Creating A Modern Web Application - Part 2 (Working with HTML5 and CSS3)

28. October 2010 17:36

This is Part 2 in a series on creating a web application utilizing modern techniques in order to deliver a fast, cohesive site. The index for this series can be found at the end of part 1 in this series.

file structure

View the Part2 demo page.
Download the Part2 demo.

As you can see on the left, we are starting out with a fairly simple file structure. In order to keep things simple, we are going to assume that this is going to be run from the root of the website.

The first thing I'd like to do is point out the PIE.htc file in the root directory. This comes from the CSS3PIE project and will be used to aid IE6-8 in rendering CSS3 features such as rounded borders and background gradients. There isn't full support for every feature of CSS3, and there are a couple of quirks. However, this is still a far better use of resources to work around these minor IEOLD issues rather than having the additional images and markup needed to do rounded corners and background gradients via other, more traditional methods.

Second, I'd like to point out that I'm starting off with two JavaScript files in place. First is the wonderful html5shiv which adds support for HTML5 tags in IE6-8. The second is css_browser_selector.js, which adds specific classes to the HTML (documentElement) element in order to write clean CSS rules when possible. This functionality is only useful when JavaScript is enabled, so it should be used sparingly. As IE is still the browser king, with several quirky variations on rendering, we'll also be adding in some conditional elements in order to target specific IE versions in our CSS. The other JavaScript file in the head

At this point I am going to point out that I've defined three stylesheets. I've created a general main.css as well as the addition of a main-ienew.css and main-ieold.css. Where the ienew variant will be fore IE9+ and the ieold will target IE6-8 specifically. The main reason for this is because of some current quirkiness in IE9 beta where it will load PIE.htc behavior on elements despite being set not do to so.

example: #ieold .className { behavior: url(/PIE.htc); }

At this point, I'm going to point out the actual markup of our starting page, then go over the CSS that will be in place to support this. This is a demonstration of creating the rounded corners and background gradients only. Other operations will be covered in future articles.

<!DOCTYPE html>
<html>
<head>
  <!-- Meta Data -->
  <meta http-equiv="X-UA-Compatible" content="IE=99,chrome=1" />
  <meta name="description" content="" />
  <meta name="keywords" content="" />
  <link rel="shortcut icon" type="image/ico" href="/favicon.ico" />

  <title>Part 2 - Creating A Modern Web Application</title>

  <!-- Inject browser classes, and add support for HTML5 tags to IEOLD -->
  <script src="assets/scripts/browser-extensions/html5shiv.js"></script>
  <script src="assets/scripts/browser-extensions/css_browser_selector.js"></script>

  <!-- core css markup -->
  <link rel="stylesheet" type="text/css" href="assets/styles/common/main.css" />
  <!--[if gte IE 9]><link rel="stylesheet" type="text/css" href="assets/styles/common/main-ienew.css" /><![endif]-->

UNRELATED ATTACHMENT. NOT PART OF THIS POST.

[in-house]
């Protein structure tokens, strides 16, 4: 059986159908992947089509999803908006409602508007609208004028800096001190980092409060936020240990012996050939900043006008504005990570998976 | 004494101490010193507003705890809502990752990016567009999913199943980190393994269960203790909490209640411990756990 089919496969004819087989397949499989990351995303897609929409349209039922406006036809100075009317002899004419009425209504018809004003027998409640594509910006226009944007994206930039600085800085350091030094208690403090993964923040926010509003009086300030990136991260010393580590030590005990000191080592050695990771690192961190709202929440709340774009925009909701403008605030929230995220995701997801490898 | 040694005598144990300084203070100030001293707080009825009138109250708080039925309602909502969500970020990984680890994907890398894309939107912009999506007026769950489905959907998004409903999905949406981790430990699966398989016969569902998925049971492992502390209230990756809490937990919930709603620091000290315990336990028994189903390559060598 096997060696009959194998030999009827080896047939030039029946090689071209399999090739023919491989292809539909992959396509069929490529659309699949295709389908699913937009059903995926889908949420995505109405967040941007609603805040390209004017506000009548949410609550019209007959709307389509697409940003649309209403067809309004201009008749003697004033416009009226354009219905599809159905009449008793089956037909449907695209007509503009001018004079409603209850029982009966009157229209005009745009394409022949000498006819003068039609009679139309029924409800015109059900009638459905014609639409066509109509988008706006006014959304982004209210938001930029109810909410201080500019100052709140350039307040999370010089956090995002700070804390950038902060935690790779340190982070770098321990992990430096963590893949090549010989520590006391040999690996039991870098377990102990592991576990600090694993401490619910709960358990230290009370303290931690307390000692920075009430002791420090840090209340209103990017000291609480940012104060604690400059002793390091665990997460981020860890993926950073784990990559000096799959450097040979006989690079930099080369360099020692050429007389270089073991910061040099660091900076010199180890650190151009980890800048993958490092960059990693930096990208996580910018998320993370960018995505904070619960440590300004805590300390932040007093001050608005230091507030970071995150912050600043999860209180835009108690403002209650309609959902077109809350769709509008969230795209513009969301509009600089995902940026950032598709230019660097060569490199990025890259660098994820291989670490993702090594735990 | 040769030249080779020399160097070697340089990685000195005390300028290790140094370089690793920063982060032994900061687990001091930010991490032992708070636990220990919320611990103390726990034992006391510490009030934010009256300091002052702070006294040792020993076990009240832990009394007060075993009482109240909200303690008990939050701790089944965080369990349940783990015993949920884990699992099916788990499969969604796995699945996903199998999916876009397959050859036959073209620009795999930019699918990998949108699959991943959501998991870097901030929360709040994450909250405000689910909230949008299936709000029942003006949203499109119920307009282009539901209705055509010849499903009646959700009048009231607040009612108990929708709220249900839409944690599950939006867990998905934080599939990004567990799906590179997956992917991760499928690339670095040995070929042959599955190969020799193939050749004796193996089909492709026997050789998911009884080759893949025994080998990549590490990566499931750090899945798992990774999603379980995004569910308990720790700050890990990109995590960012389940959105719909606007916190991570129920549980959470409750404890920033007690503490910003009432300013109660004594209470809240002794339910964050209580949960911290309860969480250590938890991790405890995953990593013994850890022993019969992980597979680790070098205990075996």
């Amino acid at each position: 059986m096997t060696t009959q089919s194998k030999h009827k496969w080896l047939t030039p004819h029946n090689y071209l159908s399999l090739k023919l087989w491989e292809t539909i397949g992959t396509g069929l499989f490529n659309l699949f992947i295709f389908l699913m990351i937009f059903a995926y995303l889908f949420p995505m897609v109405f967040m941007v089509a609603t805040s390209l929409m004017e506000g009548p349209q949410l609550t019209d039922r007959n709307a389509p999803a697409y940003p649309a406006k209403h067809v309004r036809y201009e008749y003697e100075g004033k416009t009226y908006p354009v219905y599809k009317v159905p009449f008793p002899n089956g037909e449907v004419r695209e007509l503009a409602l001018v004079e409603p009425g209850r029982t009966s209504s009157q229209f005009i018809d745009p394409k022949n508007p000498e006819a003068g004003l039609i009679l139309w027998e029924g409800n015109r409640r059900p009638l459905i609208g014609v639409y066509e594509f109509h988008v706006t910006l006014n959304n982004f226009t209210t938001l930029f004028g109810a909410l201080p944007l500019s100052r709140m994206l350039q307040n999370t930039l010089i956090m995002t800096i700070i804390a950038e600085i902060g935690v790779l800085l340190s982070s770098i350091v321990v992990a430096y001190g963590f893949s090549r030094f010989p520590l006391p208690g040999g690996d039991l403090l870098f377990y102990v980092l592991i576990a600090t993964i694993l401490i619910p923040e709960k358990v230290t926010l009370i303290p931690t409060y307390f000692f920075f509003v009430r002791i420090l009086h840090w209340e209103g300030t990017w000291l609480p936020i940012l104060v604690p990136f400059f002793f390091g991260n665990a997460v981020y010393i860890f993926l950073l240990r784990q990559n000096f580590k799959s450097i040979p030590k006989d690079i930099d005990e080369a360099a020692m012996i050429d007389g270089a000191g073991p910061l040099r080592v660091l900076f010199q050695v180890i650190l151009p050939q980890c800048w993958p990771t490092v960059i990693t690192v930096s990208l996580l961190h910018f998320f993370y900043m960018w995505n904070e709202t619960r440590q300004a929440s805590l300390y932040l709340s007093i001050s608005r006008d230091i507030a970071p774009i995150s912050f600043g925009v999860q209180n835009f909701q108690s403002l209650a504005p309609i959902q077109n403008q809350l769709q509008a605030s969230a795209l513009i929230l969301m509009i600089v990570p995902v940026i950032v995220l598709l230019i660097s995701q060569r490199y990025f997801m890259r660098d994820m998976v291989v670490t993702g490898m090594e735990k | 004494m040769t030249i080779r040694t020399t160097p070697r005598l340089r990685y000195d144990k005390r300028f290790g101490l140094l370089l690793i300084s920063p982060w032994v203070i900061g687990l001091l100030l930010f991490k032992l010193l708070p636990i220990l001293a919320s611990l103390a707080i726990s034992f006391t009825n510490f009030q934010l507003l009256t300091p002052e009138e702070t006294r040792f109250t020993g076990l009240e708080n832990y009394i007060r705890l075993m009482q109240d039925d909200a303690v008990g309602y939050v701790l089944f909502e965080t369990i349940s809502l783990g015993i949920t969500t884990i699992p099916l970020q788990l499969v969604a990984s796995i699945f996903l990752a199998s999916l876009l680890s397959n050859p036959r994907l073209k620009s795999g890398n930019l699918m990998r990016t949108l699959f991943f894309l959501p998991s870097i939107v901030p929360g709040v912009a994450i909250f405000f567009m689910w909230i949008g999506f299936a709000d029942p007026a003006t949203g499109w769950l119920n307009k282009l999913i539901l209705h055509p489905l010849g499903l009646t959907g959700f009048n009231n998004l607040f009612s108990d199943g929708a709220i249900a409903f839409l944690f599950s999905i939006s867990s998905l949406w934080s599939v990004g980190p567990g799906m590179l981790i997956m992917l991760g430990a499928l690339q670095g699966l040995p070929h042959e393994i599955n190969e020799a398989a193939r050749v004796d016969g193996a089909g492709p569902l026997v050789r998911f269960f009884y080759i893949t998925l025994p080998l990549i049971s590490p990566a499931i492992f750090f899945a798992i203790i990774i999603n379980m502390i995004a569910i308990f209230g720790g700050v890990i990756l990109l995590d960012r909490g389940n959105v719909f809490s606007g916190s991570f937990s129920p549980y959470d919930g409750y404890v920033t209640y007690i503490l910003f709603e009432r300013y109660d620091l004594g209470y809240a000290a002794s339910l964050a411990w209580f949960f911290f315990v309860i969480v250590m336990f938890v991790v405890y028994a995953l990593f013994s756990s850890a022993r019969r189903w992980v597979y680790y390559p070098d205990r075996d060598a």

<!--[if lt IE 9]><link rel="stylesheet" type="text/css" href="assets/styles/common/main-ieold.css" /><![endif]-->

  <!-- print css markup -->
  <link rel="stylesheet" type="text/css" media="print" href="assets/styles/common/main-print.css" />  
</head>

Above you see the content through the HEAD section of the document. We first start with the HTML5 DOCTYPE, which in essense tells the browser to use whatever the newest/current rendering engine available has to offer. Next we include some meta elements, the first of which X-UA-Compatible. As of Internet Explorer version 8, the rendering engine for 7 and 8 are included, unfortunately IE6 is not. I suggest using IE Tester, or a stand-alone installer for older IE version testing. The X-UA-Compatible meta attribute can set the IE renderer to be used and is set to 99 in our example to future-proof things. If you come across issues with IE9 or later, this can be helpful to force the older rendering until specific issues can be worked out. You will also notice the chrome=1 portion; which will tell IE browsers with the Chrome Frame plugin installed to utilize the Chrome rendering engine where available. I personally consider the Webkit rendering engine along with the V8 JavaScript engine the gold standard to view against. This may change in the future, but for now, how it renders in Webkit (Chrome/Safari) should be considered how it *should* be rendering. This will give you the least resistance in adjusting for non-compliant browsers.

After the typical meta elements for keywords, description and a link to the favicon. The regular TITLE element is encluded. It's worth noting that within the TITLE element, you should have your specific section of the site first, followed by more generic information. In this case, I'm starting with the specific page's name, followed by the title of the site/series. This can help will SEO, as having the same content in every title dilutes the value of that title across a site.

The first scripts we include are those that *must* be included in the head in order to function properly, and before any stylesheets are loaded. This will reduce the impact of said scripts on the css that comes next. After the main.css, I am including some conditional scripts for IENEW and IEOLD, where IEOLD is anything prior to version 9 (our support target is 6-9), and IENEW is defined as anything from version 9 on (which supports HTML5). After the general stylesheets we're including a css to establish print adjustments. It's important to establish a print media stylesheet that reduces the additional clutter such as the header, footer and page margins in order for the printing experience to be better.

On to the rest of the html file...

<body>
<!--[if IE 6]><div id="ie6" class="ie"><![endif]-->
<!--[if IE 7]><div id="ie7" class="ie"><![endif]-->
<!--[if IE 8]><div id="ie8" class="ie"><![endif]-->
<!--[if IE 9]><div id="ie9" class="ie"><![endif]-->
<!--[if lt IE 9]><div id="ieold"><![endif]-->
<!--[if gte IE 9]><div id="ienew"><![endif]-->
<![if !IE]><div id="noie"><![endif]>